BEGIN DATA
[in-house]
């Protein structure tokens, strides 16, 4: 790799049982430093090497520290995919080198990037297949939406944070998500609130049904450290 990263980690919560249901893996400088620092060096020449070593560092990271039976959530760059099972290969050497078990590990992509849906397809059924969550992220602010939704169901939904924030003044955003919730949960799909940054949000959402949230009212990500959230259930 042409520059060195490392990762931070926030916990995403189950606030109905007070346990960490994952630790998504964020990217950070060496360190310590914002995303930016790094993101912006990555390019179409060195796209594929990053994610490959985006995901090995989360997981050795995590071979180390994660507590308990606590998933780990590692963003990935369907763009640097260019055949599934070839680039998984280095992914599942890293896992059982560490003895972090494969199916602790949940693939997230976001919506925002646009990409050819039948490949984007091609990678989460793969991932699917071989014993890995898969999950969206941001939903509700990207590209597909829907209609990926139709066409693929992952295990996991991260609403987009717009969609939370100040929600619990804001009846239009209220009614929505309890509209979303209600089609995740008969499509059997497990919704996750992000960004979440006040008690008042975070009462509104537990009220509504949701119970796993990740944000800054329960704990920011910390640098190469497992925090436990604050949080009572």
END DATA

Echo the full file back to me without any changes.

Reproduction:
[in-house]
């Protein structure tokens, strides 16, 4: 790799049982430093090497520290995919080198990037297949939406944070998500609130049904450290 990263980690919560249901893996400088620092060096020449070593560092990271039976959530760059099972290969050497078990590990992509849906397809059924969550992220602010939704169901939904924030003044955003919730949960799909940054949000959402949230009212990500959230259930 042409520059060195490392990762931070926030916990995403189950606030109905007070346990960490994952630790998504964020990217950070060496360190310590914002995303930016790094993101912006990555390019179409060195796209594929990053994610490959985006995901090995989360997981050795995590071979180390994660507590308990606590998933780990590692963003990935369907763009640097260019055949599934070839680039998984280095992914599942890293896992059982560490003895972090494969199916602790949940693939997230976001919506925002646009990409050819039948490949984007091609990678989460793969991932699917071989014993890995898969999950969206941001939903509700990207590209597909829907209609990926139709066409693929992952295990996991991260609403987009717009969609939370100040929600619990804001009846239009209220009614929505309890509209979303209600089609995740008969499509059997497990919704996750992000960004979440006040008690008042975070009462509104537990009220509504949701119970796993990740944000800054329960704990920011910390640098190469497992925090436990604050949080009572």